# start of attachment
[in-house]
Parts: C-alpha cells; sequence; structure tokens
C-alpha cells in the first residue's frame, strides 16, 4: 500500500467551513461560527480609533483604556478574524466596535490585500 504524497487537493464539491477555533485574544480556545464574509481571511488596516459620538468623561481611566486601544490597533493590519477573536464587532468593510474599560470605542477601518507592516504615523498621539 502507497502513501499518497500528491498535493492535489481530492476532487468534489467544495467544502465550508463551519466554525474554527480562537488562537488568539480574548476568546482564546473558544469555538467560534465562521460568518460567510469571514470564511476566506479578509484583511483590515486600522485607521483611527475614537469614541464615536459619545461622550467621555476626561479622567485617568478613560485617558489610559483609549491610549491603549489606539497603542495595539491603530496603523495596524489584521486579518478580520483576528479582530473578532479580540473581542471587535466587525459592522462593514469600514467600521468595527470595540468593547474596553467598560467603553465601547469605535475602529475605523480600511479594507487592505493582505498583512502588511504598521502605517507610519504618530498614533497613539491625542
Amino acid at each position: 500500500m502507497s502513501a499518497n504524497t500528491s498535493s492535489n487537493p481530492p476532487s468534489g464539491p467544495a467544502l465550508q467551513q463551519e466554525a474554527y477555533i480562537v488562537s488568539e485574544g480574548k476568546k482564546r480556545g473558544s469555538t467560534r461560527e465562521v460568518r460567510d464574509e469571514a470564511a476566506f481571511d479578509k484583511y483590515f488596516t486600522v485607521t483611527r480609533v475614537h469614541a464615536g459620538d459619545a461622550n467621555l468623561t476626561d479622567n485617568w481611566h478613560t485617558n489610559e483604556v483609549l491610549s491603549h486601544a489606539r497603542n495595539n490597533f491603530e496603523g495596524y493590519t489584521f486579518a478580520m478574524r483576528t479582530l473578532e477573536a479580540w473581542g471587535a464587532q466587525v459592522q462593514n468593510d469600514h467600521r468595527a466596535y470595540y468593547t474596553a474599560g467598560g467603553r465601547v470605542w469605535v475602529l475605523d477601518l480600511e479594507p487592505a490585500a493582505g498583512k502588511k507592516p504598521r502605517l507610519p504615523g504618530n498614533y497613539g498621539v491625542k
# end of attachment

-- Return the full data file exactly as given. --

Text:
[in-house]
Parts: C-alpha cells; sequence; structure tokens
C-alpha cells in the first residue's frame, strides 16, 4: 500500500467551513461560527480609533483604556478574524466596535490585500 504524497487537493464539491477555533485574544480556545464574509481571511488596516459620538468623561481611566486601544490597533493590519477573536464587532468593510474599560470605542477601518507592516504615523498621539 502507497502513501499518497500528491498535493492535489481530492476532487468534489467544495467544502465550508463551519466554525474554527480562537488562537488568539480574548476568546482564546473558544469555538467560534465562521460568518460567510469571514470564511476566506479578509484583511483590515486600522485607521483611527475614537469614541464615536459619545461622550467621555476626561479622567485617568478613560485617558489610559483609549491610549491603549489606539497603542495595539491603530496603523495596524489584521486579518478580520483576528479582530473578532479580540473581542471587535466587525459592522462593514469600514467600521468595527470595540468593547474596553467598560467603553465601547469605535475602529475605523480600511479594507487592505493582505498583512502588511504598521502605517507610519504618530498614533497613539491625542
Amino acid at each position: 500500500m502507497s502513501a499518497n504524497t500528491s498535493s492535489n487537493p481530492p476532487s468534489g464539491p467544495a467544502l465550508q467551513q463551519e466554525a474554527y477555533i480562537v488562537s488568539e485574544g480574548k476568546k482564546r480556545g473558544s469555538t467560534r461560527e465562521v460568518r460567510d464574509e469571514a470564511a476566506f481571511d479578509k484583511y483590515f488596516t486600522v485607521t483611527r480609533v475614537h469614541a464615536g459620538d459619545a461622550n467621555l468623561t476626561d479622567n485617568w481611566h478613560t485617558n489610559e483604556v483609549l491610549s491603549h486601544a489606539r497603542n495595539n490597533f491603530e496603523g495596524y493590519t489584521f486579518a478580520m478574524r483576528t479582530l473578532e477573536a479580540w473581542g471587535a464587532q466587525v459592522q462593514n468593510d469600514h467600521r468595527a466596535y470595540y468593547t474596553a474599560g467598560g467603553r465601547v470605542w469605535v475602529l475605523d477601518l480600511e479594507p487592505a490585500a493582505g498583512k502588511k507592516p504598521r502605517l507610519p504615523g504618530n498614533y497613539g498621539v491625542k